How To Generate Speed in Surfing

This is the most important topic of all. If you have surfed for a while, you will know, that the biggest difference between intermediate and advanced surfers is whether they can generate their speed.

Without speed, you cannot perform any maneuvers properly.

Let’s start with the basics.

1. Use the upper part of the wave.

Most Power in the wave presents the upper third of the wave. However, most beginner surfers feel uncomfortable utilising these parts of the wave because it’s more steep and powerful. However, beginner surfers must learn to be uncomfortable, to take them to the next level.

Remaining in the lower half of the waves restricts you to the static speed dictated by the wave itself.

Opting for the top half of the wave is crucial for maximizing the influence of gravity. Climbing up the wave results in a loss of speed, while descending accelerates it. Therefore, positioning yourself on the upper part of the wave and navigating its descent is key to gaining speed.

2. Compress and release.

Once comfortable utilising the upper part of the wave, surfers need to learn to compress and release. This concept is well known to skateboarders and they can generate more speed while going up and down the hills.

As skateboarders go down the hill, they bend their hips, knees and ankles and lower themselves onto the skateboard. This almost looks like exaggerating the gravity force.

When the skateboarders come up the hill after coming down, they do the opposite. They lighten themselves as they climb up the hill, making them easier to climb up the hill.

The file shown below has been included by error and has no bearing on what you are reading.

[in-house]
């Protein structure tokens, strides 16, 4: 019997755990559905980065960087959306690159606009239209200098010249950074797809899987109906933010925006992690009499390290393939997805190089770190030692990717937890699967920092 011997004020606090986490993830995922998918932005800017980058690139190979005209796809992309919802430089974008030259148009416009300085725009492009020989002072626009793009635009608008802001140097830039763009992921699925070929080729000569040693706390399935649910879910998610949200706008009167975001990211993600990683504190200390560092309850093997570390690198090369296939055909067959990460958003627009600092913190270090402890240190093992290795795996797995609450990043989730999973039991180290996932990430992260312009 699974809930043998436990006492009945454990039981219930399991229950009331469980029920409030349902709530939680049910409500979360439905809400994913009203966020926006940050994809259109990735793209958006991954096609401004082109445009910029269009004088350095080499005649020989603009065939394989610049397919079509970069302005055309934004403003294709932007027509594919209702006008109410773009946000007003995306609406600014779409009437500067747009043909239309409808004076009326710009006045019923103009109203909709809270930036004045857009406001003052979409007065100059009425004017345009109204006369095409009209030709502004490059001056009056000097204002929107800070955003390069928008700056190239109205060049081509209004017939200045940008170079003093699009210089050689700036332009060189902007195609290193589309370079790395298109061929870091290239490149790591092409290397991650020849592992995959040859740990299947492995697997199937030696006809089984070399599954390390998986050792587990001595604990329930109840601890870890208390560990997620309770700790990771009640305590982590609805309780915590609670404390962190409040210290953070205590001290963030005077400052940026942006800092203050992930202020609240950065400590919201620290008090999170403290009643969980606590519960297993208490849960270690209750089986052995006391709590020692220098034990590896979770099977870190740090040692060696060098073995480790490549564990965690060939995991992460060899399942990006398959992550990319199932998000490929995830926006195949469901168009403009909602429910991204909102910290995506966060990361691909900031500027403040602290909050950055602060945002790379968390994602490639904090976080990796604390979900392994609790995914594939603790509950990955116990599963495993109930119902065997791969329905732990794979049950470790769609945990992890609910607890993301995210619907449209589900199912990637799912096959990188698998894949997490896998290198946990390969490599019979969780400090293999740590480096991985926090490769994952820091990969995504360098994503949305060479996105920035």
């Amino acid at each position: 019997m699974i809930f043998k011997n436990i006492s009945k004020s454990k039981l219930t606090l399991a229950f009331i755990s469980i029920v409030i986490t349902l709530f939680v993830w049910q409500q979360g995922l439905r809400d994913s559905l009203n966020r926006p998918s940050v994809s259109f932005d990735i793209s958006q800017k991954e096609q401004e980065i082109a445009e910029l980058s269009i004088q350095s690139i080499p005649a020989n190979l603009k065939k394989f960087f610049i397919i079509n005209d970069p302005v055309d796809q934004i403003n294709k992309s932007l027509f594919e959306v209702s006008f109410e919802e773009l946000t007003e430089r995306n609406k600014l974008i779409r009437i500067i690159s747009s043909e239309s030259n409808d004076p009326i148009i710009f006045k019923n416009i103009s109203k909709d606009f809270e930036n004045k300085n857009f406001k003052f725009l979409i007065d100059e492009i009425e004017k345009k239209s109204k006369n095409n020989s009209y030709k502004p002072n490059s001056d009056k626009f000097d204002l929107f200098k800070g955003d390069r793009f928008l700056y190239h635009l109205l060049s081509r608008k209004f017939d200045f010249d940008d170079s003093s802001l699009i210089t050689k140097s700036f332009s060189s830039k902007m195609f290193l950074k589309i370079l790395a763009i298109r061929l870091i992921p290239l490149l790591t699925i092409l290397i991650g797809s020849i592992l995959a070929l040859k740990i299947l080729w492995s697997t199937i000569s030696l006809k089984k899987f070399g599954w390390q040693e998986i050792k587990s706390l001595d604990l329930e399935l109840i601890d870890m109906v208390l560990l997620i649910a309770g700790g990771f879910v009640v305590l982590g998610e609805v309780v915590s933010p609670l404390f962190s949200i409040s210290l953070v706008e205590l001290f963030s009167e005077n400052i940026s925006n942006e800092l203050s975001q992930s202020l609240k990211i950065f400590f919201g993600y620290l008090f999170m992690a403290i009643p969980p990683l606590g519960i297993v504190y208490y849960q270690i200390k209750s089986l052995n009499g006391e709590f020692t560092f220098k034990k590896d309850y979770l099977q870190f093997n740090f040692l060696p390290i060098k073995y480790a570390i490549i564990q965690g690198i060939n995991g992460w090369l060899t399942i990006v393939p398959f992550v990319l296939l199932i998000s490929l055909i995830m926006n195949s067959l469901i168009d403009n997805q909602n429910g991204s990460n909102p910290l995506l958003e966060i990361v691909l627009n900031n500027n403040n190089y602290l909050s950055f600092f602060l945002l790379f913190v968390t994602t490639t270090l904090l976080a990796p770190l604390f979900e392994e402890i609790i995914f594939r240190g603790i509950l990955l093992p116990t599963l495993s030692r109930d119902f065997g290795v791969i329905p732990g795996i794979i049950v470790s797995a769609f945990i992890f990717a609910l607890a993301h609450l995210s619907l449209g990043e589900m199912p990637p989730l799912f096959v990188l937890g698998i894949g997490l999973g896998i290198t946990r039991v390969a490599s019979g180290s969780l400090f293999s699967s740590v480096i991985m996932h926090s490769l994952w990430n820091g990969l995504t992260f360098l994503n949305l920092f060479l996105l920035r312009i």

Here is a video that describes how the pumping works, so we can apply it while surfing.

Let’s go to the next step. Speed generation needs to consider the opposite force. The drag.

3. Reduce the drag.

Drag refers to force against going forward. If we want to go fast, we have to reduce the drag.

In water, drag significantly influences speed. While exceptionally powerful waves may mitigate its impact, novice surfers typically ride waves of modest heights, around 1-2 feet, where drag can noticeably impede performance.

Various elements contribute to drag when riding a wave, including fins, leash, and the surface of the surfboard. Let’s delve into a detailed examination of each of these components.


Fins are designed to be effective when the surfboard is on a single rail. For example, when a surfer engages in turn, you can often see the outer fin coming out of the water, utilising on inside the fin closer to the wave and centre fin in case of thruster. If you want to learn more about fins, see here.

However, If the whole bottom part of the surfboard is in contact with water, all three fins are in the water, maximising the drag.